Words by Julienne du Toit
Photographs by Chris Marais
Yesterday we crossed the Karoo on one of our favourite roads: Graaff-Reinet to Murraysburg to Victoria West, Loxton, Carnarvon and Williston. Spirit of the Karoo Route, we call it. You’ll meet no more than 10 vehicles in total on the roads between towns.
Between Graaff-Reinet and Murraysburg, we came upon an odd sight. A small flock of sheep, about twenty or so, were clumped together and looking uneasy. Around them were baboons, doing their best to look nonchalant. I almost expected one of them to be whistling tunelessly.
The young baboons were gambolling nearby, picking up invisible objects from the earth and popping them into their mouths. The older adults would walk by the sheep, within a few metres, then hop on the fence.
The enormous and very hairy troop boss sat on a small grassy knoll nearby, managing to look shifty and innocent at the same time.
Clearly something was up. There was an air of expectation, and the sheep sensed it. If they grazed at all, it was only a few bites and then their heads would be up. They hardly moved, boxed in as they were close to the corner of a fence.
Now, there are accounts of baboons being trained to act as shepherds. In fact, there was one in Eastern Cape’s Cathcart district over a hundred years ago, that was recorded as being quite devoted to the herd of goats he’d been trained to guard.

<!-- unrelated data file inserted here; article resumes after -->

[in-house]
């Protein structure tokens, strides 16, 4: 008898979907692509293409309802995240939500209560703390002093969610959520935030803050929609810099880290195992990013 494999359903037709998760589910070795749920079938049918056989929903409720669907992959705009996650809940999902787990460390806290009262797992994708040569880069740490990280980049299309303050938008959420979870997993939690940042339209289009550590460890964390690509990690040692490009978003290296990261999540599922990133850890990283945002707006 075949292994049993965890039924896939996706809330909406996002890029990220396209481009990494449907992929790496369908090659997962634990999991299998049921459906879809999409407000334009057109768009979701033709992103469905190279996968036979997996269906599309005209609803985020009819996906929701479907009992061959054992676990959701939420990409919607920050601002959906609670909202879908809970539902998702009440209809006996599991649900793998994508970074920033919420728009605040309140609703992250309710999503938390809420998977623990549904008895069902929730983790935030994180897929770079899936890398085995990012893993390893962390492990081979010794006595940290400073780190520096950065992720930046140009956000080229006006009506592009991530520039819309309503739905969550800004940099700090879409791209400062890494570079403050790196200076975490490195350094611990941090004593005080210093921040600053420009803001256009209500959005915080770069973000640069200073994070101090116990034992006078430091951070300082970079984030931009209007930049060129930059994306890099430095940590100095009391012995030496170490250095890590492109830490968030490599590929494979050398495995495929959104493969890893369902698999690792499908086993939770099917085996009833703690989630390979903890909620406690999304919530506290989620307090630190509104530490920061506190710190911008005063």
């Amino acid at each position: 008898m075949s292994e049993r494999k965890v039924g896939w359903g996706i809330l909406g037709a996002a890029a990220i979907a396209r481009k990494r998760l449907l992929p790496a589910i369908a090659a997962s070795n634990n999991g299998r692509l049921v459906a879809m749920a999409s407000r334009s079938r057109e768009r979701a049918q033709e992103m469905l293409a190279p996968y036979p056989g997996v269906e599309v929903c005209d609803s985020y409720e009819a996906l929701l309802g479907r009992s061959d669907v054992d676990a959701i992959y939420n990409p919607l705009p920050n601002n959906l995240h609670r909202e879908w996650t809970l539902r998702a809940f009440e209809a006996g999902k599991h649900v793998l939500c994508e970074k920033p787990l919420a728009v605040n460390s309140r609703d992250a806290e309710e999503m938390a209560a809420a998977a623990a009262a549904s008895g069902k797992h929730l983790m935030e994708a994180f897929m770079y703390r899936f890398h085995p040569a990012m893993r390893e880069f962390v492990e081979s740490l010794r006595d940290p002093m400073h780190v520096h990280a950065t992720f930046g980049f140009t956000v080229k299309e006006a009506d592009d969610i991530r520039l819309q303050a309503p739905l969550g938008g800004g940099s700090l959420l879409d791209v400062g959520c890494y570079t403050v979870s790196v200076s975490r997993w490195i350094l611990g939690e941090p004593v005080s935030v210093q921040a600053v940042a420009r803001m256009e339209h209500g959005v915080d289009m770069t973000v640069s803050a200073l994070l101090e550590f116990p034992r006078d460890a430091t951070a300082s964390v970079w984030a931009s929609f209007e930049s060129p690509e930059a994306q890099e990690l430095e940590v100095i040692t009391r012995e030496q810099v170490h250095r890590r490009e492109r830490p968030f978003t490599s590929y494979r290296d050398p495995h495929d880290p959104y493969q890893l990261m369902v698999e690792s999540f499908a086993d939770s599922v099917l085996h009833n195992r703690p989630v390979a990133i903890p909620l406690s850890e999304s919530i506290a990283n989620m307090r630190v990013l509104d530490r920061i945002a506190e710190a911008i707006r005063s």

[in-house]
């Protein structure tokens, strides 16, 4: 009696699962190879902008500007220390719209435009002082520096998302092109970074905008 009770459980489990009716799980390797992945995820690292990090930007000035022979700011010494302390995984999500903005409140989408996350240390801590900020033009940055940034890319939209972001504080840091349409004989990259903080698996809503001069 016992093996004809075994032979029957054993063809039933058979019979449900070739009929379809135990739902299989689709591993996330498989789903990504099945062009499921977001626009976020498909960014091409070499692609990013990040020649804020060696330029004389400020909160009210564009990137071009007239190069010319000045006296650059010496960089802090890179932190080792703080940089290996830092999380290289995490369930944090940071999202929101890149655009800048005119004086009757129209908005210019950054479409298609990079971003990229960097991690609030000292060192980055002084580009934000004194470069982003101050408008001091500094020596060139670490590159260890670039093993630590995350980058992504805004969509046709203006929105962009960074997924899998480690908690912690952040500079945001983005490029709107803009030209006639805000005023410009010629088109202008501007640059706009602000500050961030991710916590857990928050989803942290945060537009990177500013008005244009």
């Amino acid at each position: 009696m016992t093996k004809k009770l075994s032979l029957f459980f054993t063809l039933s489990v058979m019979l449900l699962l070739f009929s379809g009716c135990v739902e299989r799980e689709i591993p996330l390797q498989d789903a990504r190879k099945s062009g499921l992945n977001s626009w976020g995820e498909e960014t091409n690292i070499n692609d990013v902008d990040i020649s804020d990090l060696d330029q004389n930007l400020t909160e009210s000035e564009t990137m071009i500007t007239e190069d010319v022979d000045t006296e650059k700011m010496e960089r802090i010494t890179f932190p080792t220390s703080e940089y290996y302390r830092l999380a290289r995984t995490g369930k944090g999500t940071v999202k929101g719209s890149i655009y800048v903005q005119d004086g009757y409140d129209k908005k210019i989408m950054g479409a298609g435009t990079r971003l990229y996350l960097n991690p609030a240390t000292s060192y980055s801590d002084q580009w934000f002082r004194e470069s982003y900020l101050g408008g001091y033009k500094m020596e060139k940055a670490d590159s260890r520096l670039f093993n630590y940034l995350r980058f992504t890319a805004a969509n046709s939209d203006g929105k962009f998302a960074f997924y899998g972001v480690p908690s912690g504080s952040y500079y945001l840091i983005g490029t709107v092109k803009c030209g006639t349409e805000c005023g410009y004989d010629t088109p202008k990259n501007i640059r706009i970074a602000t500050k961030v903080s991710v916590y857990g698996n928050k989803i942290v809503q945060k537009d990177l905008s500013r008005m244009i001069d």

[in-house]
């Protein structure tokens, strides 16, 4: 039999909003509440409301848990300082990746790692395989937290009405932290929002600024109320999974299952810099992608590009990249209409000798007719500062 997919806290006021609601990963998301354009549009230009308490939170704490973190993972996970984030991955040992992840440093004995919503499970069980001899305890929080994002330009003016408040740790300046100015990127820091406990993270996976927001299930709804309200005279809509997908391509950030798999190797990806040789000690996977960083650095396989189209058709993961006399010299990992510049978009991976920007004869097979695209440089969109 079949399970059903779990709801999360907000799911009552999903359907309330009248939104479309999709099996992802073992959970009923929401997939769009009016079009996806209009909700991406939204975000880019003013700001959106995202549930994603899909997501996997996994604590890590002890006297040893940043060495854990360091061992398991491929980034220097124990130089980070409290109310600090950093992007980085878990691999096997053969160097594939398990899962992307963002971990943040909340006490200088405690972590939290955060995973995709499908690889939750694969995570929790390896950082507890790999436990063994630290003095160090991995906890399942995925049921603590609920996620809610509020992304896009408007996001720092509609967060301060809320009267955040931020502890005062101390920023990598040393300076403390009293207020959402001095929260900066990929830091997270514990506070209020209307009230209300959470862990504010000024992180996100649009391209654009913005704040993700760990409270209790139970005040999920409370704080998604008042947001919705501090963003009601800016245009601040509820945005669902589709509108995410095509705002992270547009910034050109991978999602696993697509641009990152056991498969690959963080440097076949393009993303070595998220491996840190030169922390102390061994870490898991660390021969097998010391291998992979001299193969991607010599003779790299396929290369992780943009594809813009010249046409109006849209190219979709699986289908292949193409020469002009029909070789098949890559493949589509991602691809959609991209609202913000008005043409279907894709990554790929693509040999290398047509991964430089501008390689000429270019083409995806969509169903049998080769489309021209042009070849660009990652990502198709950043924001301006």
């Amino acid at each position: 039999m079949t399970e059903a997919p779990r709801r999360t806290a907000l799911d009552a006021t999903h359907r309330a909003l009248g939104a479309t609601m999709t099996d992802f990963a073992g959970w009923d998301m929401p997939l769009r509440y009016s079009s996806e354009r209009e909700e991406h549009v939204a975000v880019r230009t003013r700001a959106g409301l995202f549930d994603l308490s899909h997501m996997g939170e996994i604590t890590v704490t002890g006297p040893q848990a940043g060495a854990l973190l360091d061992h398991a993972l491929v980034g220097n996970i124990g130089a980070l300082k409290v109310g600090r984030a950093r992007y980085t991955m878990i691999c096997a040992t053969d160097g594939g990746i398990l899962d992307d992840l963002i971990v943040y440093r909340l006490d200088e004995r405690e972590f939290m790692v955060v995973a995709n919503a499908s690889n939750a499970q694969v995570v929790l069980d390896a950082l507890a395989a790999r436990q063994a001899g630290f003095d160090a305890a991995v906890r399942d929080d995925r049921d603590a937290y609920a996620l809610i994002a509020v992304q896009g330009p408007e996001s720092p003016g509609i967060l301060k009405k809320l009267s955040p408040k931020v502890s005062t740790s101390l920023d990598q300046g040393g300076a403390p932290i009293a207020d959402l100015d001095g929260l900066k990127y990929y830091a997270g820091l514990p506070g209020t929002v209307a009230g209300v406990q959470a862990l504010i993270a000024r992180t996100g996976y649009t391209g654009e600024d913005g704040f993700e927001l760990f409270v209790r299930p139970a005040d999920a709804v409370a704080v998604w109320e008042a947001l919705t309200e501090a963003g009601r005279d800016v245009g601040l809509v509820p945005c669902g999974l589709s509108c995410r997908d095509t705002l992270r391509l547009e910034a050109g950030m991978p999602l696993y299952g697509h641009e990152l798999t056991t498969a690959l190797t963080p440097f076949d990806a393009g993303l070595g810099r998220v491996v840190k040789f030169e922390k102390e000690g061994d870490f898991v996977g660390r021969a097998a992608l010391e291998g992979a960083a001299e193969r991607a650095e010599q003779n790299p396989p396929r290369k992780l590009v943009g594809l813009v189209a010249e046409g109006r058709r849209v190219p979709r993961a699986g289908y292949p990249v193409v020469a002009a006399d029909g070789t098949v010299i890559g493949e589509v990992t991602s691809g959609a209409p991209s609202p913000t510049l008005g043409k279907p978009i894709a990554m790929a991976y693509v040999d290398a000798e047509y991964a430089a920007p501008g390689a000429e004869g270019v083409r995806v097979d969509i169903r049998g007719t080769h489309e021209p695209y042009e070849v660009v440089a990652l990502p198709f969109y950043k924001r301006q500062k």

He’d drink milk from one of them and bring them back to the kraal every night, riding on the back of the last goat. Another was recorded as picking off ticks from his charges.
But what was going on here was not nearly so benign, in spite of the baboons’ casual air.
It was equally clear that nothing was going to happen while we were watching. The baboons kept glancing at us, as if wishing we’d leave so they could carry on their business. The sheep looked very much as if they wanted us to stay.
We eventually drove off reluctantly.
Is there any Karoo sheep farmer who could shed some light on what interactions happen between sheep and baboons?